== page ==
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Mindful : February 2019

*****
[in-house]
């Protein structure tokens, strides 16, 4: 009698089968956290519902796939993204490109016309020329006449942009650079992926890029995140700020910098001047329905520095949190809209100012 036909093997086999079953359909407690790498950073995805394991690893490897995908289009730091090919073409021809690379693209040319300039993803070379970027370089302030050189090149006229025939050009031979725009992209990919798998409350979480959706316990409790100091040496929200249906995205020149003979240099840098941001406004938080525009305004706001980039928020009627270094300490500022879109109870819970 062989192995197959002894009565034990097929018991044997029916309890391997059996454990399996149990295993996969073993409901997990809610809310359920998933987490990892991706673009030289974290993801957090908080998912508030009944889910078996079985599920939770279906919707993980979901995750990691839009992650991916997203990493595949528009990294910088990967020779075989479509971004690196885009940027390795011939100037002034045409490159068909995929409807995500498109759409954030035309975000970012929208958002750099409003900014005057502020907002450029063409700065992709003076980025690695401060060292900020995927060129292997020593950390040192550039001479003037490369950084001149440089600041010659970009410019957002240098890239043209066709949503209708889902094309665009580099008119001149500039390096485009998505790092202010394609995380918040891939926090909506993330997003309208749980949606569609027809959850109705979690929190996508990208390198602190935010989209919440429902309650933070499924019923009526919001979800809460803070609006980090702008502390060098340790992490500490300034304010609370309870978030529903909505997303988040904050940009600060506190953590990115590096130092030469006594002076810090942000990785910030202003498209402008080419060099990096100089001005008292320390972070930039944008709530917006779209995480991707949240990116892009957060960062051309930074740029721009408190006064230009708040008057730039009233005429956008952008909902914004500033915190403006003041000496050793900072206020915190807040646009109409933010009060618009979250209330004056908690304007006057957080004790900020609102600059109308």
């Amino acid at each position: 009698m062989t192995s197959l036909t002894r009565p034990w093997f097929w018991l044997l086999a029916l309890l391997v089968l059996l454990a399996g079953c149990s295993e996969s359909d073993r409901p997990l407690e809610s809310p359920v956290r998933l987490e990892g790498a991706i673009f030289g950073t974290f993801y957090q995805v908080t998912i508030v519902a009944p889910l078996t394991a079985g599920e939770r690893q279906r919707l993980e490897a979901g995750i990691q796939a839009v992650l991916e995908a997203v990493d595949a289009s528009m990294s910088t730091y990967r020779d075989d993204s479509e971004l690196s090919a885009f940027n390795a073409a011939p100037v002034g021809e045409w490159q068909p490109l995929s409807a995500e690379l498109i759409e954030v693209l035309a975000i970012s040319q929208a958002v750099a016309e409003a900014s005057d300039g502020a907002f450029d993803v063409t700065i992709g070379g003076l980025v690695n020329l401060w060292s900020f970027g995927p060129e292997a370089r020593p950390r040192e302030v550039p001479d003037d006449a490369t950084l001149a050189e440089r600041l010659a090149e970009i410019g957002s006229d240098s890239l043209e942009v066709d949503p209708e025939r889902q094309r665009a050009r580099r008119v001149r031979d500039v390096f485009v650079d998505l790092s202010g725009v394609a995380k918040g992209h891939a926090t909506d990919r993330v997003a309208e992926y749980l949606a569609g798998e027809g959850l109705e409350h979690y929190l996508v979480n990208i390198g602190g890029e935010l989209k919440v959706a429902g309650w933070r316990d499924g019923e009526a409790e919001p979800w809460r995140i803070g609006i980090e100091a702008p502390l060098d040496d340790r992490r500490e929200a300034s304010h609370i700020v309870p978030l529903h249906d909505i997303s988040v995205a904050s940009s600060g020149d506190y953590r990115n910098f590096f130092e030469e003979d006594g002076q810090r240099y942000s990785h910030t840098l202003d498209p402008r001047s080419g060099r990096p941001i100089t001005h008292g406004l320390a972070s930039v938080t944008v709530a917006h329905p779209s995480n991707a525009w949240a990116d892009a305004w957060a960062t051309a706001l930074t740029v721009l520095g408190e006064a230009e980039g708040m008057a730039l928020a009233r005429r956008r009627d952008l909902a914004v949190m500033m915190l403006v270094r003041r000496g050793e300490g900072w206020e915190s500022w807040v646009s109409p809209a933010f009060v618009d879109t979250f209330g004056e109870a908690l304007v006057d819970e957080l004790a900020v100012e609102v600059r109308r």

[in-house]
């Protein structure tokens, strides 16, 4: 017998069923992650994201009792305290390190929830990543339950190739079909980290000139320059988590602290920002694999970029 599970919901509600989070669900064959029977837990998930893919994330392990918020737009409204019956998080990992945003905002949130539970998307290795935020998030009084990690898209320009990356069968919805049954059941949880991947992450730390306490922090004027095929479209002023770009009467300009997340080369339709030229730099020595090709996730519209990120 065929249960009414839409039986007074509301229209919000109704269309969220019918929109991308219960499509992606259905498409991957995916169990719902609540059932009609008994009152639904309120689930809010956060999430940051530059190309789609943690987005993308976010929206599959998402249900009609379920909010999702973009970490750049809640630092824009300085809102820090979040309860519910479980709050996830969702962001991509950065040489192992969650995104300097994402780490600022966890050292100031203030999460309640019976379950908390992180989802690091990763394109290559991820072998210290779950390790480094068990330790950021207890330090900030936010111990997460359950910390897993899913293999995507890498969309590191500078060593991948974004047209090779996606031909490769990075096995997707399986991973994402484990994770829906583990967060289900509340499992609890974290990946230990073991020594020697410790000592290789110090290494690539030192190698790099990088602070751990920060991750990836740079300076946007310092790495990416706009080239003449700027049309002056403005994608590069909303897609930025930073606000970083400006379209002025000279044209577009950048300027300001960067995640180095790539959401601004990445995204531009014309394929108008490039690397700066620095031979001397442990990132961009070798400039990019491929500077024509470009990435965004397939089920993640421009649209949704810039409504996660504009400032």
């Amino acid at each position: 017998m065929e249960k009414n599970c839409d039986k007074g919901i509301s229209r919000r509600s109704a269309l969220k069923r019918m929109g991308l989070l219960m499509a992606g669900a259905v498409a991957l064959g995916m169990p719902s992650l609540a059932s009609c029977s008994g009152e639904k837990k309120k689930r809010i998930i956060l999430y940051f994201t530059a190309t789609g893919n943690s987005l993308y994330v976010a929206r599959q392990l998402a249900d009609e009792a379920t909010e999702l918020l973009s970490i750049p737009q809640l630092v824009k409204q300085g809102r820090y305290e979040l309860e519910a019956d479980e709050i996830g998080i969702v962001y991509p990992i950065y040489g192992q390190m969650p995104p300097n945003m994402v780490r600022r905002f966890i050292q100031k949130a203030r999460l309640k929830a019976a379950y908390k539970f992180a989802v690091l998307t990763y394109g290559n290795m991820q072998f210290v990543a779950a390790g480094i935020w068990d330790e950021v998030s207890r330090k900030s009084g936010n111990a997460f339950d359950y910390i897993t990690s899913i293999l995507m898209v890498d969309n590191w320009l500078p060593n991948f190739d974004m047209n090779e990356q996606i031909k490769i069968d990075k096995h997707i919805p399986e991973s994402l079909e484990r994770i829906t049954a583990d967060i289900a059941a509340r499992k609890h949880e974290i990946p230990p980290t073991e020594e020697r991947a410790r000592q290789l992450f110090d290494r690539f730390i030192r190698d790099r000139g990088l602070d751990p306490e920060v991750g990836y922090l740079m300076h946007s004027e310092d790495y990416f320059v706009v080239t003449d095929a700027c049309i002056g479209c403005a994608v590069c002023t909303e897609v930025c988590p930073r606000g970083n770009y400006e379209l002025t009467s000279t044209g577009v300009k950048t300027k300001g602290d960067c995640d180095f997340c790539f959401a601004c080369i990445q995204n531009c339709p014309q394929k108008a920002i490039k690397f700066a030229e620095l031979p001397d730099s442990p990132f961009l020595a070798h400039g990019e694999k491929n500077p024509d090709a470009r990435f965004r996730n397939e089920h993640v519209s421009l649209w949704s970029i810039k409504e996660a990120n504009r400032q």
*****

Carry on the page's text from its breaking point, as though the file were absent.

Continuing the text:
Tell it to the barber Talking about emotional distress isn’t easy for some men. The Confess Project aims to remove the stigma by bringing these topics out into the open in a safe environment: the barbershop. The Beyond the Shop initiative par tners with barbers in communities of color throughout the South and Midwest to pres- ent mental well- ness events and train barbers to recognize signs of depression among their clients. Mindfulness for Marines At Camp Hansen, in Okinawa, the US Marines is trying a more progressive approach for those sent to the brig for infractions such as alcohol abuse. The Marines follow a strict code that can lead to discharge for even relatively minor infractions, but the new program at Hansen, empha- sizing mindful pauses to re-orient oneself and goal- setting, focuses on reintegration. With positive reviews from commanders and participants alike, the program may soon be implemented at stateside bases. FLIPD Flipd diver ts digital distrac- tions by locking you out of nonessential apps for your desired amount of time. The app is designed to up your intentional screen-free time. FOREST Put down your phone and help the environment? Forest is partnered with an environmen- tal nonprofit that plants trees when users earn credits, which you do by staying off your phone. While it’s not in use, cute little trees “grow” into a forest on the screen. Aww. SCREEN TIME With their new Screen Time feature, Apple devices now let you track your screen habits— such as how often you receive notifications or pick up your iPhone or iPad—and set limits for how long you can spend on your most-used apps. MENTAL HEALTH FACT Our failure to address mental health disorders across the world could cost the global economy $16 trillion between 2010 and 2030, according to a repor t released by The Lancet in October. APPS TO HELP YOU DISCONNECT LIFTOFF ACTS OF KINDNESS The Twitter Edition “I was flying home bc my dad was dying. The woman next to me asked if I was ok (I clearly wasn’t) and I wound up spilling my guts. She held my hand the entire flight, then hugged me and kissed my forehead when we landed.”– @ kym _possible23 “I was homeless. It was in a suburb of Chicago in the winter, well below freezing. I’d not eaten or really slept in days. A Pakistani fam- ily who owned a Dunkin’ Donuts invited me in, fed me hot soup and donuts. They very literally saved my life.” – @lynlandon “Once I was feel- ing like I could vanish and it wouldn’t matter and didn’t ride my bus two days in a row and when Igotitthebus driver was just like ‘Glad you’re back. I was worried’ and I bawled.” –@ xandradhartmann In an often bleak and depressing social media world, someone (@bookoisseur) asked people to share their experi- ences of kindness from strangers. The responses were heartwarming: Got two minutes? Go ahead and meditate. You don’t need 15 minutes to con- nect with your- self. All you need is a moment. February 2019 mindful 13 what’s new PHOTOGRAPHCOURTESYVIRGINAUSTRALIA,ILLUSTRATIONBYMOCKUPWORLD.CO